it to the jury to say whether there was a contract to forward, or a contract to carry, and
they found that there was a contract to forward, upon wiiich the judge directed the verdict
to be entered for the defendant, but the special finding to be indorsed on ihQ jmslra, tliat the
court might proceed thereon according to the above statute; the court allowed tlie amend-
ment, and granted a new trial, on payment of costs, oljserving that the learned judge might
have allowed the amendment, and postponed the trial to a future day, pursuant to ^ 23, of
that statute; Parry v. Fairhurst, 2 Cronip. M. & R. 190. 5 Tyr. Rep. C85, S. C. So, in an
action on a bill of exchange, where the defendant had omitted to state the period at which
the bill became due, and at the trial of the cause at nisi prius the judge refused to allow the
defendant to amend, and directed a nonsuit, the court set aside the nonsuit, and granted
leave to amend, on payment of costs, the defendant being allowed to plead de novo. J'ullcn
V. Sei/mour, 5 Dowl. Rep. 1G4. 12 Leg. Obs. 292, S. C. The court has no power to impose
any terms upon the party for whom judgment is ordered to be entered, under this section;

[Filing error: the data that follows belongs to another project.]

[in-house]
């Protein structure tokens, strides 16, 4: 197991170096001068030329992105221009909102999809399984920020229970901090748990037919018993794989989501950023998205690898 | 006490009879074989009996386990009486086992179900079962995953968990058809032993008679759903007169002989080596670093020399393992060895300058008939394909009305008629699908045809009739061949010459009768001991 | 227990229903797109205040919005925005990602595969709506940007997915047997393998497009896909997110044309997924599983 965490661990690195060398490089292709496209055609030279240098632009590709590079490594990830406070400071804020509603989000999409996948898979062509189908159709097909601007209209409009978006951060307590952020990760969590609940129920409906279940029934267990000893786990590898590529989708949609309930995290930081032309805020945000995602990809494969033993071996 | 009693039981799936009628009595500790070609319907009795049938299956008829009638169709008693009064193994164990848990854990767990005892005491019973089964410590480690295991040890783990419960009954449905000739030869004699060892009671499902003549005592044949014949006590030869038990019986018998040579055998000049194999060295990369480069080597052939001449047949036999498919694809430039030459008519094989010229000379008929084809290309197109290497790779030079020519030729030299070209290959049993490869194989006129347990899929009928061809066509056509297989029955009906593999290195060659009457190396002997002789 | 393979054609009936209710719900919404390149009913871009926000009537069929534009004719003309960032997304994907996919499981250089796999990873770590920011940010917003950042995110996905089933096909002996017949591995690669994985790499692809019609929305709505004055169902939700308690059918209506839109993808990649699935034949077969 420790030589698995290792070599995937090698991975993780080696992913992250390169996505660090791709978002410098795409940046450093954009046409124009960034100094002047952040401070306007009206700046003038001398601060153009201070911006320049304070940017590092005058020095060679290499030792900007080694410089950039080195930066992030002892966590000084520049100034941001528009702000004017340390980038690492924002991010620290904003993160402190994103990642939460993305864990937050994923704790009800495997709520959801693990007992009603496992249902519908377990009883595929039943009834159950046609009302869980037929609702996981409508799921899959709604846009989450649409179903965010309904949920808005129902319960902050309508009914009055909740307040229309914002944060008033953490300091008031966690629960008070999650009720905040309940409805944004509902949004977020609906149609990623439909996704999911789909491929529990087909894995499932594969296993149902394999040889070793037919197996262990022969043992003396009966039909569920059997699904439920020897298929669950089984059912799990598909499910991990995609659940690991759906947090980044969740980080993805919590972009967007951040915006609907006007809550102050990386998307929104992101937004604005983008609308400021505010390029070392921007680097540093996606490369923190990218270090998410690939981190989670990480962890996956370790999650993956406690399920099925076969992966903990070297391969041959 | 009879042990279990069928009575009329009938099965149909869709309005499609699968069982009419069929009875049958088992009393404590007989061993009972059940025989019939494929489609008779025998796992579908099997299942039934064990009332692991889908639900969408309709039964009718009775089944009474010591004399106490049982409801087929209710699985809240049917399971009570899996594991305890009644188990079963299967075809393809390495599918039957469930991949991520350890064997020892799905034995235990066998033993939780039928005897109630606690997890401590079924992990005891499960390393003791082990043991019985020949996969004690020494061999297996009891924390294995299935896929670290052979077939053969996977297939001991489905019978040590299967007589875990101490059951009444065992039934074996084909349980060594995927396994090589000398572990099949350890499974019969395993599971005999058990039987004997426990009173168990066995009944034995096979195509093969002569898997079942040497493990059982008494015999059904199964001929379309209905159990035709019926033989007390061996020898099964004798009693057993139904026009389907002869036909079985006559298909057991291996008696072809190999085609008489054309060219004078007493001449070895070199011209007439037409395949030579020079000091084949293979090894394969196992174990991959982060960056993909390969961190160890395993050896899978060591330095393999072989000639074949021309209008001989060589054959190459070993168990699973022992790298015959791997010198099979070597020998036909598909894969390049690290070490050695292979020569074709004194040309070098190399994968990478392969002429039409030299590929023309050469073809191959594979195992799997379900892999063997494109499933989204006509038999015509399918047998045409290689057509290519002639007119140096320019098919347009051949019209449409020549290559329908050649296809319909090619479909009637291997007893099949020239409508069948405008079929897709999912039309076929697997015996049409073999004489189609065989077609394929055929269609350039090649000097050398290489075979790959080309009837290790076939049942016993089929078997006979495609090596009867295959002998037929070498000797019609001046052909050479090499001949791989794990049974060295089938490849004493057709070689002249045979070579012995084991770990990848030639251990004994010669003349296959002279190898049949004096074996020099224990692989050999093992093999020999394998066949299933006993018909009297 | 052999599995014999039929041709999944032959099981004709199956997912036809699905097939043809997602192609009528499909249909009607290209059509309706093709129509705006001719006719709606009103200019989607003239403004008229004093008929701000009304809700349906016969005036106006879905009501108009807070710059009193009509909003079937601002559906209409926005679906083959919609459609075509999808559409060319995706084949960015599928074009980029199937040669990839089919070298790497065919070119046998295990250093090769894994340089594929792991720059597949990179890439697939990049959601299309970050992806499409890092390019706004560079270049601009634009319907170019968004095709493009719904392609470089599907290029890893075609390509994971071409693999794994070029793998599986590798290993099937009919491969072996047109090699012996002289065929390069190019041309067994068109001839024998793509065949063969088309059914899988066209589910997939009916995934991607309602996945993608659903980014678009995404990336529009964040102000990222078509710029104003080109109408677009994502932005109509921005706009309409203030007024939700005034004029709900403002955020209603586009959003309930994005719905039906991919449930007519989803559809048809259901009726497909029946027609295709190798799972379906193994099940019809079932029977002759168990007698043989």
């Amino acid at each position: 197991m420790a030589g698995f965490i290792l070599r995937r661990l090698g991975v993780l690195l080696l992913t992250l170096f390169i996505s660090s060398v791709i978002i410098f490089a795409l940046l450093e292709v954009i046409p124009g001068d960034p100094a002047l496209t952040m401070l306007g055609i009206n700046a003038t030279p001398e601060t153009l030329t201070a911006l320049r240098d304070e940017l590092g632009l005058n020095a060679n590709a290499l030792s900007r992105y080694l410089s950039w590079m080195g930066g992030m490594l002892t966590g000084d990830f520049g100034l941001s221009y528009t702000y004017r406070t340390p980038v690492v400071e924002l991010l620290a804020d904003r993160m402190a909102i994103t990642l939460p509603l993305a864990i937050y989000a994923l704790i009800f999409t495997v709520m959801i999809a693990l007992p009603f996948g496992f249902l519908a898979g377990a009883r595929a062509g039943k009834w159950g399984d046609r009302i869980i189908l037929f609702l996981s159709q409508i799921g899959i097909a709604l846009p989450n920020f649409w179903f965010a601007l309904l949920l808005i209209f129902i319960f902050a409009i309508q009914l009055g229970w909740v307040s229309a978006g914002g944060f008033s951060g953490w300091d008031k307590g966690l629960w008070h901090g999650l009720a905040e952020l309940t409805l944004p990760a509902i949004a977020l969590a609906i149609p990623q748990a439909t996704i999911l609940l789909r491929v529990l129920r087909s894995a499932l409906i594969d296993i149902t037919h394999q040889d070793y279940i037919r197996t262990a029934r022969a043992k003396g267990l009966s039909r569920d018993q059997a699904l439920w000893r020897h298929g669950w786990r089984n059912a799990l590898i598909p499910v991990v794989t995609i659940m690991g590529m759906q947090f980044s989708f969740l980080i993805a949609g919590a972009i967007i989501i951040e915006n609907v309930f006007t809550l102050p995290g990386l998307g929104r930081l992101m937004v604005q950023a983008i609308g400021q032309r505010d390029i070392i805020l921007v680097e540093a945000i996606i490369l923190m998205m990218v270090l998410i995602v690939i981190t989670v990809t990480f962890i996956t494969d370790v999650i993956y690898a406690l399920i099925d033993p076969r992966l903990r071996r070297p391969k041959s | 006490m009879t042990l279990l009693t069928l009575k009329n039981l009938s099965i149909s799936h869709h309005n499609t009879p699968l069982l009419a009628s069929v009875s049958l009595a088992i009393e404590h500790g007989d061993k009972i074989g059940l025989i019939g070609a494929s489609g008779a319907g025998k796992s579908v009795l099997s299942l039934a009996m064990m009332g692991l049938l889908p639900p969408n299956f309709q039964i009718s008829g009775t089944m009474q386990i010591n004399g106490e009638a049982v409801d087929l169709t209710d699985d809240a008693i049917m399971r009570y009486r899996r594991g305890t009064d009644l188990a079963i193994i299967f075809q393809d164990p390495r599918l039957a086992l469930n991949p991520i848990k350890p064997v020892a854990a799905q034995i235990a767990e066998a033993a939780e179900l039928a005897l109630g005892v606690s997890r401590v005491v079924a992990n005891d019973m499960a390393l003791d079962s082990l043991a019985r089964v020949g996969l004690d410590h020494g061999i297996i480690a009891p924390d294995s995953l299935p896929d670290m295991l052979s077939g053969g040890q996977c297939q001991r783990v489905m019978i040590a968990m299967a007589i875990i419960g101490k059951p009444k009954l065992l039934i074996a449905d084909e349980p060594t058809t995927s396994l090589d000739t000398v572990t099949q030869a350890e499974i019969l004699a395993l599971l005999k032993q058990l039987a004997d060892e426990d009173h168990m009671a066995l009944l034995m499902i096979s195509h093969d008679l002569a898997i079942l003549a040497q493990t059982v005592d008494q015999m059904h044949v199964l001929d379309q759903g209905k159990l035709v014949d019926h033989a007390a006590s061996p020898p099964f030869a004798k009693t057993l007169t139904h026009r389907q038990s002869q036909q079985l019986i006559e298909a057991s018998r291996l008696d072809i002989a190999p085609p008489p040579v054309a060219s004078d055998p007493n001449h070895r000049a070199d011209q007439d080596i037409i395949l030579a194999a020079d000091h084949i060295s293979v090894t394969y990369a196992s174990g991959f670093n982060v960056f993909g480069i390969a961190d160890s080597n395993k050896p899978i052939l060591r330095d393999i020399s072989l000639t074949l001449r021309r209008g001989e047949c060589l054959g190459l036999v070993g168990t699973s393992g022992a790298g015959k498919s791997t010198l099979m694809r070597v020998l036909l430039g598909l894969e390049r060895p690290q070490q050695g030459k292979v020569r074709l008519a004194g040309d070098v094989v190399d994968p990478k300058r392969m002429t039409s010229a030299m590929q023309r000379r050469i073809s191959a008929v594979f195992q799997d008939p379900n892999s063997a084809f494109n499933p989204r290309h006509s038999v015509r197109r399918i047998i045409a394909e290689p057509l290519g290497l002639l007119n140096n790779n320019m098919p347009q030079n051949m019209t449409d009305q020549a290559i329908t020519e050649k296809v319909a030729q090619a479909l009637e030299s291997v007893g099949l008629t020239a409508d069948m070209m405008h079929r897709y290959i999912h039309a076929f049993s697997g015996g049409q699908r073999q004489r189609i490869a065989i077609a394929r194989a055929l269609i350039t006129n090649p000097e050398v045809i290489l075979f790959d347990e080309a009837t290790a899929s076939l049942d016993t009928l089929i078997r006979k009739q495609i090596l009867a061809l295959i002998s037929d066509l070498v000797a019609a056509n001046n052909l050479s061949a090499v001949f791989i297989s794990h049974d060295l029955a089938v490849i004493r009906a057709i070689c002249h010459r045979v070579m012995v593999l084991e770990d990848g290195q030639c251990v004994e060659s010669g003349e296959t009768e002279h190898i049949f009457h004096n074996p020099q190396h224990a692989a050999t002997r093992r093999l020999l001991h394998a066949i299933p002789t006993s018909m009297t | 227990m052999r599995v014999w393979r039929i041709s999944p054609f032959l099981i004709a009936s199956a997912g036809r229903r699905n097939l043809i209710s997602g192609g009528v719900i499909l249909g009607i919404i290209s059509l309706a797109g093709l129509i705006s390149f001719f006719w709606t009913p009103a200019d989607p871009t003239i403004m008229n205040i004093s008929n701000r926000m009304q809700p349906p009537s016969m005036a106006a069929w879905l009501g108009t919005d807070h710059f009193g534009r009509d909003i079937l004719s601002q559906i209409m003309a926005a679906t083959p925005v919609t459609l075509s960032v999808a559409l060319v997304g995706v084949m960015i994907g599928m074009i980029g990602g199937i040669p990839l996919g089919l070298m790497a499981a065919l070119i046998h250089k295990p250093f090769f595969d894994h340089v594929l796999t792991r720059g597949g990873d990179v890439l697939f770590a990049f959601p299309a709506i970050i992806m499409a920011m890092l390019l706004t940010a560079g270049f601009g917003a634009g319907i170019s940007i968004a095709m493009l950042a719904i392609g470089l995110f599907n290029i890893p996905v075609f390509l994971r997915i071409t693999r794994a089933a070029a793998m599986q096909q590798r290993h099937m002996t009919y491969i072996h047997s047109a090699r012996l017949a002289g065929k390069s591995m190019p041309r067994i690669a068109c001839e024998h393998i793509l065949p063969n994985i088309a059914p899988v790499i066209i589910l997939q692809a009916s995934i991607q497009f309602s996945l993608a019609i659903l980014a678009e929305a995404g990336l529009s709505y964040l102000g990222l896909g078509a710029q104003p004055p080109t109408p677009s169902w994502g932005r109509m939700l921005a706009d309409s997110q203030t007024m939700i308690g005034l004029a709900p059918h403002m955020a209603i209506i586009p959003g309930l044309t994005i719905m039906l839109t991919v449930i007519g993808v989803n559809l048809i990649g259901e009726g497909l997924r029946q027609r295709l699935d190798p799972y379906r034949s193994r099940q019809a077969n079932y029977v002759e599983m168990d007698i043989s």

Geast (or Guest) v. Elwes, 6 Nev. & M. 433. 2 Har. & W. 34, S. C.

[1] It is sometimes deemed advisable to examine witnesses separately, and out of the hear-
ing of each other, with a view to obviate the danger of a concerted story among them, and
to prevent the intluence which the account given by one may have upon another: In such
case it is usual to order the witnesses out of court, with notice that they will not be ex-
amined if tliey remain; 1 Phil. Evid. 4 Ed. 282; and see Bac. Abr. tit. Evidence, E. 1 Stark.
Evid. 133. And either party, at any period of the cause, has a riglit to require that the un-
examined witnesses should be out of court; Southey v. Nash, 7 Car. k P. 032. 15ut the de-
fendant's attorney, who has been subpn^naed on the part of the plaintiff, may, at the desire of
bis counsel, remain in court during the trial of the cause, although an order has been made


In this manner the trial proceeds, unless the parties agree to withdraw
a juror ;(z') which is frequently done, at the recommendation of

[ *862 ] the judge, *where it is doubtful whether the action will lie; and
in such case the consequence is, that each party pays his own

costs. The withdrawing of a juror however, by consent of the parties, is

no bar to a future action for the same cause. (a)

In the progress of the trial, either party, if there be occasion, may
tender a hill of exceptions, or demur to the evidence. To understand the
nature of these proceedings, it should be observed, that in the first stage
of that process under which facts are ascertained, the judge decides whether
the evidence offered conduces to the proof of the fact which is to be ascer-